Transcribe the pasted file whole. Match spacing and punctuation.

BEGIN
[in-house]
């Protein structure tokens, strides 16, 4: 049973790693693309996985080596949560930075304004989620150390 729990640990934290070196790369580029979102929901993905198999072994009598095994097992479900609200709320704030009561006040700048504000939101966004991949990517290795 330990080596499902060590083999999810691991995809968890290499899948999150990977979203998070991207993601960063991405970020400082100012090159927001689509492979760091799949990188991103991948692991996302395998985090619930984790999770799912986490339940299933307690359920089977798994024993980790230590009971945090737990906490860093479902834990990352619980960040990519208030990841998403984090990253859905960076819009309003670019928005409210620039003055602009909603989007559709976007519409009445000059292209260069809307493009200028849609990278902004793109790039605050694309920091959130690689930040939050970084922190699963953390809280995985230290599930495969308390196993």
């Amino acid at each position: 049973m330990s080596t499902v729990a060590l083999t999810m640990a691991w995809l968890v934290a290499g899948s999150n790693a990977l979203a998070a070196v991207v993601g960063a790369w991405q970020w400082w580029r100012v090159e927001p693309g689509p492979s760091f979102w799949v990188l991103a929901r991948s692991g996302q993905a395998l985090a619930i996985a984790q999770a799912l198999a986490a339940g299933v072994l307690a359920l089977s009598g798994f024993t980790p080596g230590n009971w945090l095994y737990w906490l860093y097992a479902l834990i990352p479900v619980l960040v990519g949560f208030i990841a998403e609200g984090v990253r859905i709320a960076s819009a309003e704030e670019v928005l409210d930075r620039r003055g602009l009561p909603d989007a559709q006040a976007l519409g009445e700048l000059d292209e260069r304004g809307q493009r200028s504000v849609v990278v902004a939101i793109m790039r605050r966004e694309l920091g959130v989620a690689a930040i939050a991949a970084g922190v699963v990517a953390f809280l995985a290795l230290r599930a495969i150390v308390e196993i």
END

[in-house]
């Protein structure tokens, strides 16, 4: 049973790693693309996985080596949560930075304004989620150390 729990640990934290070196790369580029979102929901993905198999072994009598095994097992479900609200709320704030009561006040700048504000939101966004991949990517290795 330990080596499902060590083999999810691991995809968890290499899948999150990977979203998070991207993601960063991405970020400082100012090159927001689509492979760091799949990188991103991948692991996302395998985090619930984790999770799912986490339940299933307690359920089977798994024993980790230590009971945090737990906490860093479902834990990352619980960040990519208030990841998403984090990253859905960076819009309003670019928005409210620039003055602009909603989007559709976007519409009445000059292209260069809307493009200028849609990278902004793109790039605050694309920091959130690689930040939050970084922190699963953390809280995985230290599930495969308390196993």
């Amino acid at each position: 049973m330990s080596t499902v729990a060590l083999t999810m640990a691991w995809l968890v934290a290499g899948s999150n790693a990977l979203a998070a070196v991207v993601g960063a790369w991405q970020w400082w580029r100012v090159e927001p693309g689509p492979s760091f979102w799949v990188l991103a929901r991948s692991g996302q993905a395998l985090a619930i996985a984790q999770a799912l198999a986490a339940g299933v072994l307690a359920l089977s009598g798994f024993t980790p080596g230590n009971w945090l095994y737990w906490l860093y097992a479902l834990i990352p479900v619980l960040v990519g949560f208030i990841a998403e609200g984090v990253r859905i709320a960076s819009a309003e704030e670019v928005l409210d930075r620039r003055g602009l009561p909603d989007a559709q006040a976007l519409g009445e700048l000059d292209e260069r304004g809307q493009r200028s504000v849609v990278v902004a939101i793109m790039r605050r966004e694309l920091g959130v989620a690689a930040i939050a991949a970084g922190v699963v990517a953390f809280l995985a290795l230290r599930a495969i150390v308390e196993i």